09 Repeat steps no. 4 – 8 to verify the subnets configuration for other RDS database instances provisioned in the current region.

10 Change the AWS region from the navigation bar and repeat the audit process for other regions.

Using AWS CLI

01 Run describe-db-instances command (OSX/Linux/UNIX) using custom query filters to list the names (identifiers) of all RDS database instances available in the selected AWS region:

aws rds describe-db-instances
	--region us-east-1
	--output table
	--query 'DBInstances[*].DBInstanceIdentifier'

02 The command output should return a table with the requested identifiers:

---------------------------
|   DescribeDBInstances   |
+-------------------------+
| mysql-internal-database |
| mysql-aurora-database   |
+-------------------------+

03 Run again describe-db-instances command (OSX/Linux/UNIX) using the RDS database instance identifier that you want to check and appropriate filtering to describe the VPC subnet(s) associated with the selected instance:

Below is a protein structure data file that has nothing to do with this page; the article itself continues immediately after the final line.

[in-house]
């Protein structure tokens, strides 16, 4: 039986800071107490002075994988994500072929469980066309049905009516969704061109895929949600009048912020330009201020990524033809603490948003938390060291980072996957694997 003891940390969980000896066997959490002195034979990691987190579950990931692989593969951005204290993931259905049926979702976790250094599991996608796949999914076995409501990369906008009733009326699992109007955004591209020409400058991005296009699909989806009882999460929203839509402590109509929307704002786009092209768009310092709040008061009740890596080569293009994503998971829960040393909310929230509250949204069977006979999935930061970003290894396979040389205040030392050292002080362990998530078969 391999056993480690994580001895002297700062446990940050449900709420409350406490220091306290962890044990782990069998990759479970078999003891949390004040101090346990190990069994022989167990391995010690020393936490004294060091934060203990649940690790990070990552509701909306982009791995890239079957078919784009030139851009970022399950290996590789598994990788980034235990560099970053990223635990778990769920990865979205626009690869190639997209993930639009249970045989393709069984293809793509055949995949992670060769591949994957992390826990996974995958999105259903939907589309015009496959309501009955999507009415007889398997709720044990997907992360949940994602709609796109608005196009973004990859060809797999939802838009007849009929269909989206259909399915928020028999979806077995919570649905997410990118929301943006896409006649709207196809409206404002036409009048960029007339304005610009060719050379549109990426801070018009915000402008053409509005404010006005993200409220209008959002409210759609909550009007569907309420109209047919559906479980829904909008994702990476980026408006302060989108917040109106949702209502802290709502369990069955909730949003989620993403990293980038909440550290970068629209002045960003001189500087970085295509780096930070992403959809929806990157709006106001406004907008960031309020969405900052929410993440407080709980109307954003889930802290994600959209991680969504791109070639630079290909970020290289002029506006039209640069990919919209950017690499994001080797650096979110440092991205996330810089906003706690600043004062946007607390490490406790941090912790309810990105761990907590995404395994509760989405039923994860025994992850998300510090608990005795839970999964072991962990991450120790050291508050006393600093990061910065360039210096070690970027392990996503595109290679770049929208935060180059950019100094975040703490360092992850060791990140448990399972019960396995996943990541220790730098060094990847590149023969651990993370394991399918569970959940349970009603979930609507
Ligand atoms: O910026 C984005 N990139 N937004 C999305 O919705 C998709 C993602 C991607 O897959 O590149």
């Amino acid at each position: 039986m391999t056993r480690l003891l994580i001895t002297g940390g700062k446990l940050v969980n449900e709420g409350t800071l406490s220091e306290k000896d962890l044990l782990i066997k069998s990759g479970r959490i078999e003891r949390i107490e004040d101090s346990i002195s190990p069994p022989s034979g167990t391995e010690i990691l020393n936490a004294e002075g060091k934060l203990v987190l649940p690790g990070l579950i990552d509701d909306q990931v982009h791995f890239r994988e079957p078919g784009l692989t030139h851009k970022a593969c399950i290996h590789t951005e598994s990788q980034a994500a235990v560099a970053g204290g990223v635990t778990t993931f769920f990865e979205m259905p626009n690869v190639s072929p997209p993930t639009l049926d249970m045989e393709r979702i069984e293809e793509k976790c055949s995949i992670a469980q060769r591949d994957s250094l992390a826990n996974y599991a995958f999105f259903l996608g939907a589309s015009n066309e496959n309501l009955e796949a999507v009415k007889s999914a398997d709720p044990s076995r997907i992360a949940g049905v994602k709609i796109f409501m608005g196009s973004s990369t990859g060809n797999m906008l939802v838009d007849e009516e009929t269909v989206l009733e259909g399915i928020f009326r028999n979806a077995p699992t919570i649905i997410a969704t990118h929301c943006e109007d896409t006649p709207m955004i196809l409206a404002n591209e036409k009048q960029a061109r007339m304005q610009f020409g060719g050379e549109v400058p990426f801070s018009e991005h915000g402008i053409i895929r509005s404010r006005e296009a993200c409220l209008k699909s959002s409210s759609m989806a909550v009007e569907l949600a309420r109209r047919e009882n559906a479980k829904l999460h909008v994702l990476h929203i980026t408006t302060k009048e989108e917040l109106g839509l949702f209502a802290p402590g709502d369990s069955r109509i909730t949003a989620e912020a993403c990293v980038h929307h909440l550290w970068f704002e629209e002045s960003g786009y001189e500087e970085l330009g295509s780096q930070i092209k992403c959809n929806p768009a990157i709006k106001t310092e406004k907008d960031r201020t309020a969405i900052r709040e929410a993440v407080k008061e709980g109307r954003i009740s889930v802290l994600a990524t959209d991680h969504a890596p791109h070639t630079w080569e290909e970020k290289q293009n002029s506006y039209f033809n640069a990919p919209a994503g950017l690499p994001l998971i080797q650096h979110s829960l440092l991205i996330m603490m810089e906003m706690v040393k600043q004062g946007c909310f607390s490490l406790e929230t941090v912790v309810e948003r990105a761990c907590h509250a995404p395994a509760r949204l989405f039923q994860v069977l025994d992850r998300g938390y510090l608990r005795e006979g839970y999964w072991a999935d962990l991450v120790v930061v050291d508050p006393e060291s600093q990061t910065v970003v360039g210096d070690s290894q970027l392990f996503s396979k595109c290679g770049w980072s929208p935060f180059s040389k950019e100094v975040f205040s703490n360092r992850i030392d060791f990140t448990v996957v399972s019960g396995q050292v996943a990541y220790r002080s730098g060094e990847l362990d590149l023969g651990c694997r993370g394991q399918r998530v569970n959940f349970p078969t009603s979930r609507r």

aws rds describe-db-instances
	--region us-east-1
	--db-instance-identifier mysql-internal-database
	--query 'DBInstances[*].DBSubnetGroup.Subnets[]'

04 The command output should list the subnets available in the selected database subnet group:

[
    {
        "SubnetStatus": "Active",
        "SubnetIdentifier": "subnet-19e7cc6f",
        "SubnetAvailabilityZone": {
            "Name": "us-east-1a"
        }
    },
    {
        "SubnetStatus": "Active",
        "SubnetIdentifier": "subnet-4c377014",
        "SubnetAvailabilityZone": {
            "Name": "us-east-1b"
        }
    }
]

05 Now run describe-route-tables command (OSX/Linux/UNIX) using the ID of the subnet returned at the previous step (i.e. the SubnetIdentifier attribute value) to describe the routes of the VPC route table associated with the selected subnet:

aws ec2 describe-route-tables
	--region us-east-1
	--filters "Name=association.subnet-id,Values=subnet-19e7cc6f"
	--query 'RouteTables[*].Routes[]'

06 The command output should return the database instance subnet ID:

[
    {
        "GatewayId": "local",
        "DestinationCidrBlock": "10.0.0.0/16",
        "State": "active",
        "Origin": "CreateRouteTable"
    },
    {
        "GatewayId": "igw-816ab1e5",
        "DestinationCidrBlock": "0.0.0.0/0",
        "State": "active",
        "Origin": "CreateRoute"
    }
]